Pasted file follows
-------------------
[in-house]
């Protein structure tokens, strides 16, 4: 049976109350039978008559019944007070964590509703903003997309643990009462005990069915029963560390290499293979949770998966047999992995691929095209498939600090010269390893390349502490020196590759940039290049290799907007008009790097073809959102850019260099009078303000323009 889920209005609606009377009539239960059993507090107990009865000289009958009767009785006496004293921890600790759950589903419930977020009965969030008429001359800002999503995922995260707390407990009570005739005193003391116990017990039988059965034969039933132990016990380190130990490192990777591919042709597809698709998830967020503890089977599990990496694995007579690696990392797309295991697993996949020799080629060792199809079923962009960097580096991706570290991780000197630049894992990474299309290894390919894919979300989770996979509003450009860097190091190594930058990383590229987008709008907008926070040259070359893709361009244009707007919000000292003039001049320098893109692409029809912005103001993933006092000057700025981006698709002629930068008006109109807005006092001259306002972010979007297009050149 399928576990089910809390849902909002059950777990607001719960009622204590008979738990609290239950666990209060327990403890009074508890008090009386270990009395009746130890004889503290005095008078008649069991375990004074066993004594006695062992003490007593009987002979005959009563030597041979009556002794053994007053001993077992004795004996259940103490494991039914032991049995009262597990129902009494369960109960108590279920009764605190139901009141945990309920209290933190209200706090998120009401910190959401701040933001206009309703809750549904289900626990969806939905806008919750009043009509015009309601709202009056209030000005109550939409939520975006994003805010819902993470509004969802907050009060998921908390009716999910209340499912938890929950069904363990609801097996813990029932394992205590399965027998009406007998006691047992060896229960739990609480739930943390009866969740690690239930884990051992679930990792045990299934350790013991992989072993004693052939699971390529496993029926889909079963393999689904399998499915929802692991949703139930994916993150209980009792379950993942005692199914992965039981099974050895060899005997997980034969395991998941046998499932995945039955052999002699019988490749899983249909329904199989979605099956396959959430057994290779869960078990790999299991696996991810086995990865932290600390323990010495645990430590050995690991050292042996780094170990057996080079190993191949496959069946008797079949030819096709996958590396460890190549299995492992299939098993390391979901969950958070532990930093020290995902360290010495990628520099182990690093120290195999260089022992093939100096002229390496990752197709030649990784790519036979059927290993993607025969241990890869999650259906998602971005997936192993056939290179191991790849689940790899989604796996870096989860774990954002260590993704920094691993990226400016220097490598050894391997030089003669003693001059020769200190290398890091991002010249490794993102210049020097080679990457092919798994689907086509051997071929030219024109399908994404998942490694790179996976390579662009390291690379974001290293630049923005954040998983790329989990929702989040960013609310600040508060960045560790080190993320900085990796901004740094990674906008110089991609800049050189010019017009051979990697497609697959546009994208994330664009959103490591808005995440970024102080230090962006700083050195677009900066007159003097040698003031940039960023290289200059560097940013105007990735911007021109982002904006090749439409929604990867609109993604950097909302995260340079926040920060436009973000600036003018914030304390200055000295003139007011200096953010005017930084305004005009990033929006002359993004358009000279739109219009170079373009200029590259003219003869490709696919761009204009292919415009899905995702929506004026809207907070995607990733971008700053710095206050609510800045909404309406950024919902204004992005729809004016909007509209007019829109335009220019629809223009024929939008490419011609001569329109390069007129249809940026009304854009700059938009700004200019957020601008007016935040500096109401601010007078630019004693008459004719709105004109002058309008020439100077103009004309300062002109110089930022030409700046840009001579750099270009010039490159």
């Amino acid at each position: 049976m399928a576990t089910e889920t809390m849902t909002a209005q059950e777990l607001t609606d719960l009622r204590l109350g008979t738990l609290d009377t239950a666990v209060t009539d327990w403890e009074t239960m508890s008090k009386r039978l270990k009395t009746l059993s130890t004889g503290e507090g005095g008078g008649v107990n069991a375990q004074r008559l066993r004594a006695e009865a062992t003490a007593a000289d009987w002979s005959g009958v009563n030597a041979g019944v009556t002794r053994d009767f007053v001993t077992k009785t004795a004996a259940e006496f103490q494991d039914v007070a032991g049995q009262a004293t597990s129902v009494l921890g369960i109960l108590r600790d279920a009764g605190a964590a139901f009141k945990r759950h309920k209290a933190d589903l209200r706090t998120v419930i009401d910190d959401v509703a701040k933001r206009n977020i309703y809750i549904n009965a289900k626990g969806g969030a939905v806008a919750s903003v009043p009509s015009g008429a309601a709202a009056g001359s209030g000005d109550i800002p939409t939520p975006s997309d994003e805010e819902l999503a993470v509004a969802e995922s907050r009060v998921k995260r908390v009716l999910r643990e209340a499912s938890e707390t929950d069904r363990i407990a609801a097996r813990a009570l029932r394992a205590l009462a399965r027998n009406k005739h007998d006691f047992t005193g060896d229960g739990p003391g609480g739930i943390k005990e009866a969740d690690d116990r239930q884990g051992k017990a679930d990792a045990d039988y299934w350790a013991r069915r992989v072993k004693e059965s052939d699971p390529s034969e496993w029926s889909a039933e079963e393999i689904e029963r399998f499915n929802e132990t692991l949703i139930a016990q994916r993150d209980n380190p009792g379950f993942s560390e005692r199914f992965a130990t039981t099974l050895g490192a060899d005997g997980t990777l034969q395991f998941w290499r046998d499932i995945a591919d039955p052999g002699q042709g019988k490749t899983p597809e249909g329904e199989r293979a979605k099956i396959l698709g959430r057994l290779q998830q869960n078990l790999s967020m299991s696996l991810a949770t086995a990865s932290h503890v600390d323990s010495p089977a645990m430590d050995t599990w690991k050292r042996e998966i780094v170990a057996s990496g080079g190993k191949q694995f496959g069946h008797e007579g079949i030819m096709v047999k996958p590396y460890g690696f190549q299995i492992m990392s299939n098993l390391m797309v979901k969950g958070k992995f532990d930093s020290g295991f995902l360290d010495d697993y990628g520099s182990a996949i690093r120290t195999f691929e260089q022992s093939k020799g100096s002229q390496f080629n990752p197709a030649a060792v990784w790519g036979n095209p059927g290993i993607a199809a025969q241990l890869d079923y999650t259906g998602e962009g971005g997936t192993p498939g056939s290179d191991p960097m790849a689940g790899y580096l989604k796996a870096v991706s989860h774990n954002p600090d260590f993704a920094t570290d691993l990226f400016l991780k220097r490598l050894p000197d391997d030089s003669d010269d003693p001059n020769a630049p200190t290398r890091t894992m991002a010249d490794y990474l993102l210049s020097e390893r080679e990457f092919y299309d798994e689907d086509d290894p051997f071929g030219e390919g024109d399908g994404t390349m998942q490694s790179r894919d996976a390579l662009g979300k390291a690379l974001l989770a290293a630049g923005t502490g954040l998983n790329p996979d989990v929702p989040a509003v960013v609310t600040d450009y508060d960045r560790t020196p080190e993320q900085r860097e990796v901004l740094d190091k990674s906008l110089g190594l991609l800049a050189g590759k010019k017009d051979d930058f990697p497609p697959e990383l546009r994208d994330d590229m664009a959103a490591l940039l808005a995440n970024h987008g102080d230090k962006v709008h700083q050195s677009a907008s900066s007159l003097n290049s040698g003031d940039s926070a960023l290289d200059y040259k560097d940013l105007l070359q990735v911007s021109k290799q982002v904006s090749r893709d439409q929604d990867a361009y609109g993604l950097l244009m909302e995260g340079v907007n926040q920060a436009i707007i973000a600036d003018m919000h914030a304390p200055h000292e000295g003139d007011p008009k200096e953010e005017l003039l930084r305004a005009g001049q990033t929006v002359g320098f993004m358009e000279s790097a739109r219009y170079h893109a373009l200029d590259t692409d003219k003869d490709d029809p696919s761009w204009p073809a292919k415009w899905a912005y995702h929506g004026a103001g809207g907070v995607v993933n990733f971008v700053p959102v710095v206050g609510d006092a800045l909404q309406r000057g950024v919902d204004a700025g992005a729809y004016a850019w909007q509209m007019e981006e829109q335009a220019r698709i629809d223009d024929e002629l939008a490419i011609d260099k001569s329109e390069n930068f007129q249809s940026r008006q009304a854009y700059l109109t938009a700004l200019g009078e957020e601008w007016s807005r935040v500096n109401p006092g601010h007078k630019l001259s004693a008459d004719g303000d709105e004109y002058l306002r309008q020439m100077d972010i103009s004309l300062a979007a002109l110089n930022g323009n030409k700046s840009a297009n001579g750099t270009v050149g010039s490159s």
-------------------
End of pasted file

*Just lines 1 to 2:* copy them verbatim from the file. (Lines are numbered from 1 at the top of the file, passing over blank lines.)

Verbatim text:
[in-house]
């Protein structure tokens, strides 16, 4: 049976109350039978008559019944007070964590509703903003997309643990009462005990069915029963560390290499293979949770998966047999992995691929095209498939600090010269390893390349502490020196590759940039290049290799907007008009790097073809959102850019260099009078303000323009 889920209005609606009377009539239960059993507090107990009865000289009958009767009785006496004293921890600790759950589903419930977020009965969030008429001359800002999503995922995260707390407990009570005739005193003391116990017990039988059965034969039933132990016990380190130990490192990777591919042709597809698709998830967020503890089977599990990496694995007579690696990392797309295991697993996949020799080629060792199809079923962009960097580096991706570290991780000197630049894992990474299309290894390919894919979300989770996979509003450009860097190091190594930058990383590229987008709008907008926070040259070359893709361009244009707007919000000292003039001049320098893109692409029809912005103001993933006092000057700025981006698709002629930068008006109109807005006092001259306002972010979007297009050149 399928576990089910809390849902909002059950777990607001719960009622204590008979738990609290239950666990209060327990403890009074508890008090009386270990009395009746130890004889503290005095008078008649069991375990004074066993004594006695062992003490007593009987002979005959009563030597041979009556002794053994007053001993077992004795004996259940103490494991039914032991049995009262597990129902009494369960109960108590279920009764605190139901009141945990309920209290933190209200706090998120009401910190959401701040933001206009309703809750549904289900626990969806939905806008919750009043009509015009309601709202009056209030000005109550939409939520975006994003805010819902993470509004969802907050009060998921908390009716999910209340499912938890929950069904363990609801097996813990029932394992205590399965027998009406007998006691047992060896229960739990609480739930943390009866969740690690239930884990051992679930990792045990299934350790013991992989072993004693052939699971390529496993029926889909079963393999689904399998499915929802692991949703139930994916993150209980009792379950993942005692199914992965039981099974050895060899005997997980034969395991998941046998499932995945039955052999002699019988490749899983249909329904199989979605099956396959959430057994290779869960078990790999299991696996991810086995990865932290600390323990010495645990430590050995690991050292042996780094170990057996080079190993191949496959069946008797079949030819096709996958590396460890190549299995492992299939098993390391979901969950958070532990930093020290995902360290010495990628520099182990690093120290195999260089022992093939100096002229390496990752197709030649990784790519036979059927290993993607025969241990890869999650259906998602971005997936192993056939290179191991790849689940790899989604796996870096989860774990954002260590993704920094691993990226400016220097490598050894391997030089003669003693001059020769200190290398890091991002010249490794993102210049020097080679990457092919798994689907086509051997071929030219024109399908994404998942490694790179996976390579662009390291690379974001290293630049923005954040998983790329989990929702989040960013609310600040508060960045560790080190993320900085990796901004740094990674906008110089991609800049050189010019017009051979990697497609697959546009994208994330664009959103490591808005995440970024102080230090962006700083050195677009900066007159003097040698003031940039960023290289200059560097940013105007990735911007021109982002904006090749439409929604990867609109993604950097909302995260340079926040920060436009973000600036003018914030304390200055000295003139007011200096953010005017930084305004005009990033929006002359993004358009000279739109219009170079373009200029590259003219003869490709696919761009204009292919415009899905995702929506004026809207907070995607990733971008700053710095206050609510800045909404309406950024919902204004992005729809004016909007509209007019829109335009220019629809223009024929939008490419011609001569329109390069007129249809940026009304854009700059938009700004200019957020601008007016935040500096109401601010007078630019004693008459004719709105004109002058309008020439100077103009004309300062002109110089930022030409700046840009001579750099270009010039490159």